'Health bodies shouldn't cut IVF funding', says public health minister
Progress Educational Trust14 February 2011
Public health minister Anne Milton has said NHS Primary Care Trust'sshould follow existing guidelines and offer three cycles of IVF to eligible couples.
Speaking at the first meeting of the newly constituted All-Parliamentary Group on Infertility in the Houses of Parliament last week, Ms Milton said: 'Despite the costs it is possible and we want to see as many areas as possible gear themselves up to those three cycles, and those that currently don't achieve that should be working towards doing it'.
Ms Milton said that her views were shared by the Department of Health. 'Both the Secretary of State and myself want to see PCTs, as they are, working towards the implementation of that guideline', she said. Existing NICE guidelines recommend that NHS trusts should provide up to three full cycles of IVF for eligible patients aged between 23 and 39.
Ms Milton argued that without IVF treatment, infertility can cause couples to become depressed and can affect relationships. She said: 'It's not just about people not being able to have a baby, it affects siblings, family, friends. The effect is always a ripple effect'. Funding for IVF has been affected by the economic crisis. So far, around ten PCT's have reduced funding for infertility services and some have tightened the eligibility criteria in an effort to cut costs. Some PCT's have stopped offering IVF to women who are over 35 or couples who already have children.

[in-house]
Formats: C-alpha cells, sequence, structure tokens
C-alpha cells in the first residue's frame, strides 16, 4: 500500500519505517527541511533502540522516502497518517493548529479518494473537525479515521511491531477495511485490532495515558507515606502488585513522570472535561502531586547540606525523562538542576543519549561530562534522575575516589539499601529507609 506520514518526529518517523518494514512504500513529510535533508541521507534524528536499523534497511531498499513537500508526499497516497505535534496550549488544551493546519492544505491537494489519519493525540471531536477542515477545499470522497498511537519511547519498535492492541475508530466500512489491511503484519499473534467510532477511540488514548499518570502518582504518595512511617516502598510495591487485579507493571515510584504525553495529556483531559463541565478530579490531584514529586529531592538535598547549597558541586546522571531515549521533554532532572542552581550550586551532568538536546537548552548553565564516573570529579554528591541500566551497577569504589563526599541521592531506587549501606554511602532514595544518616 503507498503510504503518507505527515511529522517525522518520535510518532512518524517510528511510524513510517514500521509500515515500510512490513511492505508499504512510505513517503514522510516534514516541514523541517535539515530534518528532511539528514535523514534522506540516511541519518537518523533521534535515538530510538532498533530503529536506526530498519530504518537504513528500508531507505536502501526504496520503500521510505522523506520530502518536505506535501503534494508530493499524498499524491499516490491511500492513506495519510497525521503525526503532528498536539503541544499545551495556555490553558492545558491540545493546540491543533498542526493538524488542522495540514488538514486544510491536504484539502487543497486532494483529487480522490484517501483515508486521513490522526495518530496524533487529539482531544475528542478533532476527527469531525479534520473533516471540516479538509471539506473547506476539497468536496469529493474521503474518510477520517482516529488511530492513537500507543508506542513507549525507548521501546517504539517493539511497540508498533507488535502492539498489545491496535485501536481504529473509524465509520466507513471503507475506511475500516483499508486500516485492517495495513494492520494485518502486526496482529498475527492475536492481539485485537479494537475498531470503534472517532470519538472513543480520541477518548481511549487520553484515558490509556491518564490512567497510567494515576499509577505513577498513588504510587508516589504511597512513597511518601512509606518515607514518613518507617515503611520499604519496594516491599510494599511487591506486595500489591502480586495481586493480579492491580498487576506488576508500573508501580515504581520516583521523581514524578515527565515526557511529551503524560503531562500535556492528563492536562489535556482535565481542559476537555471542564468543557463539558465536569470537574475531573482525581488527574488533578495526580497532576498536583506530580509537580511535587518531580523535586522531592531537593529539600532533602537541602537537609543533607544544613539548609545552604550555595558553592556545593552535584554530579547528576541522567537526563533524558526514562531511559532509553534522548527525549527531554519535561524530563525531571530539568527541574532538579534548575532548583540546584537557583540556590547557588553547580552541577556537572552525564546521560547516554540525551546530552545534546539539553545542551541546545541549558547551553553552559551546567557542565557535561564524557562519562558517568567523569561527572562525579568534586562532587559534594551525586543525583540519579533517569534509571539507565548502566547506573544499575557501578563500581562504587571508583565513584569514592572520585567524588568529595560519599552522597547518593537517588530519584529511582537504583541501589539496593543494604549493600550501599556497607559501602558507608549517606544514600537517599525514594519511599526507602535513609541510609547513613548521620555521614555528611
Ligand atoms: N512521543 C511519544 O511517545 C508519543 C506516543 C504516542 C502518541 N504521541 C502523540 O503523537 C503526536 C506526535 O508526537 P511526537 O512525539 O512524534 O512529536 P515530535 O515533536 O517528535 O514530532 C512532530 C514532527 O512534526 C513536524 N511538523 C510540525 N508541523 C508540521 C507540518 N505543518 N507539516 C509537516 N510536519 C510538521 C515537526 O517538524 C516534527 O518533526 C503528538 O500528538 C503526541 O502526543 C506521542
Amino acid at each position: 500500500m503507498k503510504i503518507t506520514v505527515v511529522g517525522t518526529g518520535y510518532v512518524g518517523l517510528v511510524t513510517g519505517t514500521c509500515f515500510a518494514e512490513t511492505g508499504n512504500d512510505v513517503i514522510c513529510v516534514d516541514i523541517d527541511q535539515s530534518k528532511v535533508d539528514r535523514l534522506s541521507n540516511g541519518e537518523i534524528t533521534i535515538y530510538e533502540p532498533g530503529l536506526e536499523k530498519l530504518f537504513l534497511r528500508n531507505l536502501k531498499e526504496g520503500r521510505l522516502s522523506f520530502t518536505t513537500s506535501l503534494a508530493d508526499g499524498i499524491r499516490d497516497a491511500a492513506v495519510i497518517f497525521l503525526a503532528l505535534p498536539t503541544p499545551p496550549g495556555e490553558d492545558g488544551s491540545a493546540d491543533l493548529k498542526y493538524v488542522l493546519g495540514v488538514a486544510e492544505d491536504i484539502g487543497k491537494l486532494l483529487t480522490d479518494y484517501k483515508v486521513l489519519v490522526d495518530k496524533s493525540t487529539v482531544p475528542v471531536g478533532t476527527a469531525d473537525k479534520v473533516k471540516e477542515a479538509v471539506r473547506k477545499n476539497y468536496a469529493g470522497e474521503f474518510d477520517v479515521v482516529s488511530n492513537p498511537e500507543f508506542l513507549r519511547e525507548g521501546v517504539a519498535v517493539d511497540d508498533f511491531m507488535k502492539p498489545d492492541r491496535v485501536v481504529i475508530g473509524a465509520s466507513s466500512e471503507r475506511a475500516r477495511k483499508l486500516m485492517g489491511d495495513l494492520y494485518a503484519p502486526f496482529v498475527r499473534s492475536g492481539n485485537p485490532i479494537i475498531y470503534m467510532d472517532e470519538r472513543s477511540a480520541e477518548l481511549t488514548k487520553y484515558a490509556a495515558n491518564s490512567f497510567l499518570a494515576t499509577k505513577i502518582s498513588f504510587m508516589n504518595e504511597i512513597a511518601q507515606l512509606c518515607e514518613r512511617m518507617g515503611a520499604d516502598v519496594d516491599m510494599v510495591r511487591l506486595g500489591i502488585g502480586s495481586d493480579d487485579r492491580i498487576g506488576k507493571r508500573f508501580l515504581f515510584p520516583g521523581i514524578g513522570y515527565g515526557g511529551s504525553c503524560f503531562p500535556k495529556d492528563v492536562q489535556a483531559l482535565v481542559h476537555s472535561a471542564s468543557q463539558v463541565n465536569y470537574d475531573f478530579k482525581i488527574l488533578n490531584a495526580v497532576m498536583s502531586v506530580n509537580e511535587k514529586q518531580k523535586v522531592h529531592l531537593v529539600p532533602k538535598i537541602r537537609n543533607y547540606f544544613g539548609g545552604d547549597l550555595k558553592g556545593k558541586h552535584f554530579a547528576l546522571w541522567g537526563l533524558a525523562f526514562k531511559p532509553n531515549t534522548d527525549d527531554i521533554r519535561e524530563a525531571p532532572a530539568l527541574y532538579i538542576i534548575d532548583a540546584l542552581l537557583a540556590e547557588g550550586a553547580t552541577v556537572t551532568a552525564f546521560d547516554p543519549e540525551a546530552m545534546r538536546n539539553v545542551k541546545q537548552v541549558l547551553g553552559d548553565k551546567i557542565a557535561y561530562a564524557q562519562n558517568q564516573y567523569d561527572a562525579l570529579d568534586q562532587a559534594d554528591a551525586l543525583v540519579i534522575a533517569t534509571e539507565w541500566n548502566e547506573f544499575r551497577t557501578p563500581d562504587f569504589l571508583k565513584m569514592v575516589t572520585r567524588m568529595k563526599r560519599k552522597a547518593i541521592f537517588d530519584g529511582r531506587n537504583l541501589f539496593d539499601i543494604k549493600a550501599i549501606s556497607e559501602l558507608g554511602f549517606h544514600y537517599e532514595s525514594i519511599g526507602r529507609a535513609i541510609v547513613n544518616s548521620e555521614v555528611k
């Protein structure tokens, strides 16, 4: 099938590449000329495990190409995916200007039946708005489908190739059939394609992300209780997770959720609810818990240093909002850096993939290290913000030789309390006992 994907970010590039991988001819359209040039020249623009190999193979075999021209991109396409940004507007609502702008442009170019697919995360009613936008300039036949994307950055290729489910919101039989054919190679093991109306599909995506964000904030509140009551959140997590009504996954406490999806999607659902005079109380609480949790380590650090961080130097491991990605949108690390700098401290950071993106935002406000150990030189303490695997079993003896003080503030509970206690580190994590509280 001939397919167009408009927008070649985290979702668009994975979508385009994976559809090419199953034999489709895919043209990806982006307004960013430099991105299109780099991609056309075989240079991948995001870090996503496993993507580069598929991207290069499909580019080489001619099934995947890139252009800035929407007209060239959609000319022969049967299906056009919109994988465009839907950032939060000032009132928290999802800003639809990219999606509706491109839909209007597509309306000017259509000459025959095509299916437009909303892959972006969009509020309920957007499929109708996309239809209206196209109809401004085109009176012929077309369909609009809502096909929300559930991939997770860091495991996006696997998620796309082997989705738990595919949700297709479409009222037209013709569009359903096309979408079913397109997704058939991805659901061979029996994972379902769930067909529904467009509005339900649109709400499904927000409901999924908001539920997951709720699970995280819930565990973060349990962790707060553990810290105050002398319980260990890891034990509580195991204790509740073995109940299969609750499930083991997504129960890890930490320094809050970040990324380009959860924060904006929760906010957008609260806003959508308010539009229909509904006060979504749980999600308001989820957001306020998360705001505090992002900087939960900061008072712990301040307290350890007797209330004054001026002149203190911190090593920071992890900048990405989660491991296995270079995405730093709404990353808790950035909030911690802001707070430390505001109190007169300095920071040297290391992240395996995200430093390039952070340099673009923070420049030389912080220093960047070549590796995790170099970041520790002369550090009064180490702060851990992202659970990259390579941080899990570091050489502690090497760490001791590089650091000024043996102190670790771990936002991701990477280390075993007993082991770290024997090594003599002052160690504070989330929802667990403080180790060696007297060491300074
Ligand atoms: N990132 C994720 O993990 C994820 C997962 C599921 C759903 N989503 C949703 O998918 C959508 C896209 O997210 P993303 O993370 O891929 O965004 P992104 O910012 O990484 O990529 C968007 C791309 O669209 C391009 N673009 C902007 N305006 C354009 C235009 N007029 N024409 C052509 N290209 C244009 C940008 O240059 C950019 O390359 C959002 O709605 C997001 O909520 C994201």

It is not yet clear who will be responsible for commissioning IVF under the impending health service reform, said Ms Milton, but she expects that it may fall to family doctors to decide who receives treatment. Campaigners fear that if the decision is made at a local level, IVF may fall victim to both the 'postcode lottery' and could be treated as a non-essential procedure.
The All-Parliamentary Group on Infertility was reconstituted by Conservative MP Gareth Johnson. Mr Johnson and his wife have had two children through IVF treatment.
Reproduced with permission from BioNews, an email and online sources of news, information and comment on assisted reproduction and genetics.